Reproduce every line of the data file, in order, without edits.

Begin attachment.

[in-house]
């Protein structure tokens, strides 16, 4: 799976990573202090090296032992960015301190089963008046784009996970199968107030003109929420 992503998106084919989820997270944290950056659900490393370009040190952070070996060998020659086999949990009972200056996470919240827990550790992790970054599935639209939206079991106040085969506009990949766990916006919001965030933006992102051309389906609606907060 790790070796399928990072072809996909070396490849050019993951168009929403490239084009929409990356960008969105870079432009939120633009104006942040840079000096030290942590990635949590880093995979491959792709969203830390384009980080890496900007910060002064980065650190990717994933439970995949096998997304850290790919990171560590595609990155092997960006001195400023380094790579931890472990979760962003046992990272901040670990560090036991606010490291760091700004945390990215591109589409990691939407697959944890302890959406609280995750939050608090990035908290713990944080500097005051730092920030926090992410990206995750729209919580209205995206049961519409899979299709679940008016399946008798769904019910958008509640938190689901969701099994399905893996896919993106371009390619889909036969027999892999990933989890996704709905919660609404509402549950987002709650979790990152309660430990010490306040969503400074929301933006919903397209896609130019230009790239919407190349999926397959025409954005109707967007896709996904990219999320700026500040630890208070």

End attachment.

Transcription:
[in-house]
């Protein structure tokens, strides 16, 4: 799976990573202090090296032992960015301190089963008046784009996970199968107030003109929420 992503998106084919989820997270944290950056659900490393370009040190952070070996060998020659086999949990009972200056996470919240827990550790992790970054599935639209939206079991106040085969506009990949766990916006919001965030933006992102051309389906609606907060 790790070796399928990072072809996909070396490849050019993951168009929403490239084009929409990356960008969105870079432009939120633009104006942040840079000096030290942590990635949590880093995979491959792709969203830390384009980080890496900007910060002064980065650190990717994933439970995949096998997304850290790919990171560590595609990155092997960006001195400023380094790579931890472990979760962003046992990272901040670990560090036991606010490291760091700004945390990215591109589409990691939407697959944890302890959406609280995750939050608090990035908290713990944080500097005051730092920030926090992410990206995750729209919580209205995206049961519409899979299709679940008016399946008798769904019910958008509640938190689901969701099994399905893996896919993106371009390619889909036969027999892999990933989890996704709905919660609404509402549950987002709650979790990152309660430990010490306040969503400074929301933006919903397209896609130019230009790239919407190349999926397959025409954005109707967007896709996904990219999320700026500040630890208070």